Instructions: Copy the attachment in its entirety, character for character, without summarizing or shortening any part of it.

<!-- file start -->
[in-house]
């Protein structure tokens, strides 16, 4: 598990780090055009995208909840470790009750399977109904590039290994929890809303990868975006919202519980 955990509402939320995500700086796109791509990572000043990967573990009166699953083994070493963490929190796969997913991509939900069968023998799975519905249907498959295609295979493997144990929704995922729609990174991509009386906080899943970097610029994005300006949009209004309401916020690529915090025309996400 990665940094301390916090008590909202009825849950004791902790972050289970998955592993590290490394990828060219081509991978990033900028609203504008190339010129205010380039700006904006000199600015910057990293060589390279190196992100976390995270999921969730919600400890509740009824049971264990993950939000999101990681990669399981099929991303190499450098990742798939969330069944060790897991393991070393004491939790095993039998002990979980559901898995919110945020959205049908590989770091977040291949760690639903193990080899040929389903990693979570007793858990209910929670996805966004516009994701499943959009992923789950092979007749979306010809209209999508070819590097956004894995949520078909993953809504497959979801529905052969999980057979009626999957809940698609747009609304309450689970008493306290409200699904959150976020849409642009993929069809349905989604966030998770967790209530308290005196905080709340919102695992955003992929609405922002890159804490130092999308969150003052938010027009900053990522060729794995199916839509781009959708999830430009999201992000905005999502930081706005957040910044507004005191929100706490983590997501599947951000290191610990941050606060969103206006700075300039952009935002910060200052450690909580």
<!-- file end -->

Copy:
[in-house]
């Protein structure tokens, strides 16, 4: 598990780090055009995208909840470790009750399977109904590039290994929890809303990868975006919202519980 955990509402939320995500700086796109791509990572000043990967573990009166699953083994070493963490929190796969997913991509939900069968023998799975519905249907498959295609295979493997144990929704995922729609990174991509009386906080899943970097610029994005300006949009209004309401916020690529915090025309996400 990665940094301390916090008590909202009825849950004791902790972050289970998955592993590290490394990828060219081509991978990033900028609203504008190339010129205010380039700006904006000199600015910057990293060589390279190196992100976390995270999921969730919600400890509740009824049971264990993950939000999101990681990669399981099929991303190499450098990742798939969330069944060790897991393991070393004491939790095993039998002990979980559901898995919110945020959205049908590989770091977040291949760690639903193990080899040929389903990693979570007793858990209910929670996805966004516009994701499943959009992923789950092979007749979306010809209209999508070819590097956004894995949520078909993953809504497959979801529905052969999980057979009626999957809940698609747009609304309450689970008493306290409200699904959150976020849409642009993929069809349905989604966030998770967790209530308290005196905080709340919102695992955003992929609405922002890159804490130092999308969150003052938010027009900053990522060729794995199916839509781009959708999830430009999201992000905005999502930081706005957040910044507004005191929100706490983590997501599947951000290191610990941050606060969103206006700075300039952009935002910060200052450690909580």